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Cultivated sunflower (Helianthus annuus) is grown in many temperate, semi-dry regions of the world, often in rotation with small grain cereals such as wheat. The largest areas of sunflower cultivation in the US are in the northern plains (North and South Dakota) and southern, high plains (western Nebraska and Kansas, plus areas of Colorado and Texas) where the growing season is often too dry and/or too short for profitable soybean and corn production. Most commercial sunflower is the oilseed type; in addition, the crop is grown for confectionery seed and is common as an ornamental in home gardens throughout the US.
The US is the center of diversity of the ancestral species of cultivated sunflower (Heiser 1954). The crop is capable of hybridizing with its wild progenitor, wild H. annuus, but most crosses with other Helianthus species such as H. petiolaris are unsuccessful or yield infertile F1 progeny (Rieseberg et al. 1999). Cultivated sunflower also occurs as a volunteer weed. Although volunteer domesticated plants can represent a significant portion of the weeds infesting subsequent crops (Auwarter and Nalewaja 1976; Gillespie and Miller 1984), they do not persist for more than one or two years under most cropping systems and are not known to spread. For these reasons, the working group focused on the consequences of gene flow to wild H. annuus.
Wild H. annuus is an outcrossing annual that occurs in disturbed sites and is widespread throughout much of the US, reaching its greatest abundance in midwestern states (Heiser 1954). Wild sunflower occurs at elevations ranging from sea level to 3,000 meters and in a variety of habitats that include roadsides, agricultural fields, abandoned fields, construction sites, and rangeland. Populations are typically patchy and ephemeral, relying on the soil seed bank and long-distance dispersal for opportunities to become established in available clearings. This species occurs as a common but manageable weed of wheat, cultivated sunflower, corn, soybean, sugarbeet, sorghum, safflower, and other crops (Al-Khatib et al. 1998; Geir et al. 1996; Irons and Burnside 1982; Schweitzer and Bridge 1982; Teo-Sherrell 1996).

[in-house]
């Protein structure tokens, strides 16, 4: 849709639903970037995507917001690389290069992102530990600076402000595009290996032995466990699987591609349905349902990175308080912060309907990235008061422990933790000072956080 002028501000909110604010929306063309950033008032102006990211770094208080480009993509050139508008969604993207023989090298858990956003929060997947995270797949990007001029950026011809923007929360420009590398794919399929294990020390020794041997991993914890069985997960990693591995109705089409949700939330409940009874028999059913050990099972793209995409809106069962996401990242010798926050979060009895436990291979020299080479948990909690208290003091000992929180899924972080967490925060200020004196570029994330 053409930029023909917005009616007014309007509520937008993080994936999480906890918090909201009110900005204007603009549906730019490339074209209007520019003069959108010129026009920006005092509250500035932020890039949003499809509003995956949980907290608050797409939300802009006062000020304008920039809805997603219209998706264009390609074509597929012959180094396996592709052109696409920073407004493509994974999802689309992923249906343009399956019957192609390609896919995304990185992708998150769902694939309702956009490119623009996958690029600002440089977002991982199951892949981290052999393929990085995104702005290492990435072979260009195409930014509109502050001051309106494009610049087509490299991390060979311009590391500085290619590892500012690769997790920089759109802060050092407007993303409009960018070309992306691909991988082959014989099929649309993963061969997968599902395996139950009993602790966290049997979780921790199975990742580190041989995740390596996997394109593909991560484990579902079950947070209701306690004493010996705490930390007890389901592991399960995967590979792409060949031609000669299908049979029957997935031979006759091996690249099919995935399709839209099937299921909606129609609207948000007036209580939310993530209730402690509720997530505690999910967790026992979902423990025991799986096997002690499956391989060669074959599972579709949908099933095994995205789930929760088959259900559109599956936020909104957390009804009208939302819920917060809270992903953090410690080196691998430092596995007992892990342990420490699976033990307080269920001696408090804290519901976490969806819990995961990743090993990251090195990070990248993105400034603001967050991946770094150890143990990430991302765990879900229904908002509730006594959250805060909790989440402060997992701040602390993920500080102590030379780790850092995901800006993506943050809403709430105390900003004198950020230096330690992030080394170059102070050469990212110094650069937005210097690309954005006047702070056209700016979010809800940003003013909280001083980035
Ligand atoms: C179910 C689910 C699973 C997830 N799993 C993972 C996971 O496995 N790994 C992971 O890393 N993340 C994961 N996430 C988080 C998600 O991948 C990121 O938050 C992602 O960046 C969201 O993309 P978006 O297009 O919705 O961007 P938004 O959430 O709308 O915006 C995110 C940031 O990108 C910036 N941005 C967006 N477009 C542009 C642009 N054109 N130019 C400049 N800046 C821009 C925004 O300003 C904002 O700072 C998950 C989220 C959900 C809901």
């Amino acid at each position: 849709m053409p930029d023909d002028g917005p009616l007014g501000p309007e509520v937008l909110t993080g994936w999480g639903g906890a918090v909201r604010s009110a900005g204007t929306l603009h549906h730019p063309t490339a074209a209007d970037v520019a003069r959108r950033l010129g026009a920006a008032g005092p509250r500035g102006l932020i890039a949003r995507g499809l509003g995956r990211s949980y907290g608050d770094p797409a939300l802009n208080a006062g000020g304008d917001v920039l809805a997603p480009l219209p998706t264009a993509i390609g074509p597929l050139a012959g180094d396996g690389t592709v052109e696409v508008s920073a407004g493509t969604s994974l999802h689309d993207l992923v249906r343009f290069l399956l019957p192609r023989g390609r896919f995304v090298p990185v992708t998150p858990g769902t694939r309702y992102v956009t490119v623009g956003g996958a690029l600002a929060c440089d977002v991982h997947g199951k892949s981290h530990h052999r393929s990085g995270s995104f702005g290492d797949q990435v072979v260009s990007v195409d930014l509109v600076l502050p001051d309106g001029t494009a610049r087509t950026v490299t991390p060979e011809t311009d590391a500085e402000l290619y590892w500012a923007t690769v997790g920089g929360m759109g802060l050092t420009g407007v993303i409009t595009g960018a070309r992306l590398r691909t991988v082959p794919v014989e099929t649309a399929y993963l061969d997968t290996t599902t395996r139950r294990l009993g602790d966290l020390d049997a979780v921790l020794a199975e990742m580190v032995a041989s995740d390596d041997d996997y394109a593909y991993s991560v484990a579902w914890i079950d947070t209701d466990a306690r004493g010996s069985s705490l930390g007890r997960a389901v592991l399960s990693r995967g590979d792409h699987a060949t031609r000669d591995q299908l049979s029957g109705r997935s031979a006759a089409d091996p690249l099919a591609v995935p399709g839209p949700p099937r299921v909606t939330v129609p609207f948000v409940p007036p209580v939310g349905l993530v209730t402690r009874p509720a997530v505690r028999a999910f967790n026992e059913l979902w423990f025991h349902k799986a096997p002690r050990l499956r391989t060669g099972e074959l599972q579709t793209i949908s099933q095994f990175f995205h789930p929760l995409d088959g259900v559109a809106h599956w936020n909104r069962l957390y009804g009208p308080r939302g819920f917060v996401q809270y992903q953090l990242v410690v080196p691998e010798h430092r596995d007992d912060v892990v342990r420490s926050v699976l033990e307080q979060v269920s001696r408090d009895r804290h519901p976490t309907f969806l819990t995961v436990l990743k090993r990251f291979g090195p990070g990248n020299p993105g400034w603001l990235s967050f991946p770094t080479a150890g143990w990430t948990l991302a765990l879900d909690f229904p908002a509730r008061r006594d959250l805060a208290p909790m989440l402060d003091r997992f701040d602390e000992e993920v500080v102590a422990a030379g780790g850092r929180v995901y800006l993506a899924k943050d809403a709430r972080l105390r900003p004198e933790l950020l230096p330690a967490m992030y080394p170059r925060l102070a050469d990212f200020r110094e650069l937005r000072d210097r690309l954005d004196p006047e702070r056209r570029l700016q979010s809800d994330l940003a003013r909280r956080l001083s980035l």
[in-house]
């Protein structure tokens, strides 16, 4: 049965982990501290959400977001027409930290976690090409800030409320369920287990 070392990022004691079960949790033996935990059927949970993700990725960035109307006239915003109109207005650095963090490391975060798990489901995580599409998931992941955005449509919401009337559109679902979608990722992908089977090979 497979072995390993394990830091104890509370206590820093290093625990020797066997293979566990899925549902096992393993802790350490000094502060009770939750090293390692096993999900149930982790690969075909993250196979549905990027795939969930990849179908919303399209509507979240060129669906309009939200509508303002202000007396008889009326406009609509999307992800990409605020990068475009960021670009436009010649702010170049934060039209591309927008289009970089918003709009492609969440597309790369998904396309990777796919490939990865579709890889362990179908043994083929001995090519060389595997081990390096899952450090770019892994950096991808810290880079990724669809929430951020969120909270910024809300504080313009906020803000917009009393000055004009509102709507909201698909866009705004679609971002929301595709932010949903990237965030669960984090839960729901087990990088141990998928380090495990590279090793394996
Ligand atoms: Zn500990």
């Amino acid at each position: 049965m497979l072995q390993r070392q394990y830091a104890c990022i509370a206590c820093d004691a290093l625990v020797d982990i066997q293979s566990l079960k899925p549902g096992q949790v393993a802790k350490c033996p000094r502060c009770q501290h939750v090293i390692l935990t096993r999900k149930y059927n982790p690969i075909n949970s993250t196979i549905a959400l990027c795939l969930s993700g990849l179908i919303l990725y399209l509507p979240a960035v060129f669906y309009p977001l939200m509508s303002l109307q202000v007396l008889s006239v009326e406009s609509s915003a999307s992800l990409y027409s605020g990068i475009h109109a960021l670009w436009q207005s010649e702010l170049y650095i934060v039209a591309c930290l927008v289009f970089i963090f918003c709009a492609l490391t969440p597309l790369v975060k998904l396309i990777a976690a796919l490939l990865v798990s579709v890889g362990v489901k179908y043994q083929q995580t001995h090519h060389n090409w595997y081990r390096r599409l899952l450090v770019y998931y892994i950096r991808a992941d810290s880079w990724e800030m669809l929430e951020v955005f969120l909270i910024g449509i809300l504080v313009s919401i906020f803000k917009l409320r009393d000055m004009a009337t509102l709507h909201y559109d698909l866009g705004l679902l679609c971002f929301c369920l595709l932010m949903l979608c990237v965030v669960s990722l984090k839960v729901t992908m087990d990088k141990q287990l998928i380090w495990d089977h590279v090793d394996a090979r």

Pollen from cultivated sunflower is certain to spread to adjacent wild populations by the movements of foraging insects, especially bees. Commercial sunflower seed companies are required to have 1.6-2.4 km of isolation between hybrid seed production fields and wild sunflower and/or other cultivated sunflower to prevent contamination by “foreign” pollen (e.g., Smith 1978; Schneiter 1997). The extent of pollen movement from the crop to wild sunflowers is greatest at the crop edge, where up to 42% of seeds can be crop-wild hybrids, diminishing to nearly zero at distances of 800-1,000 m (Arias and Rieseberg 1995; Whitton et al. 1997). F1 crop-wild hybrids are fertile and capable of backcrossing with nearby wild plants, but they typically produce fewer flower heads per plant than purely wild genotypes (Snow et al. 1998). Once crop genes enter wild populations, they can spread farther by both pollen and seed dispersal. Seeds can be transported inadvertently by farm equipment and as contaminants of hay, manure, topsoil, and seed lots. Whitton et al. (1997) and Linder et al. (1998) have documented long-term persistence of crop genes in populations of wild sunflower.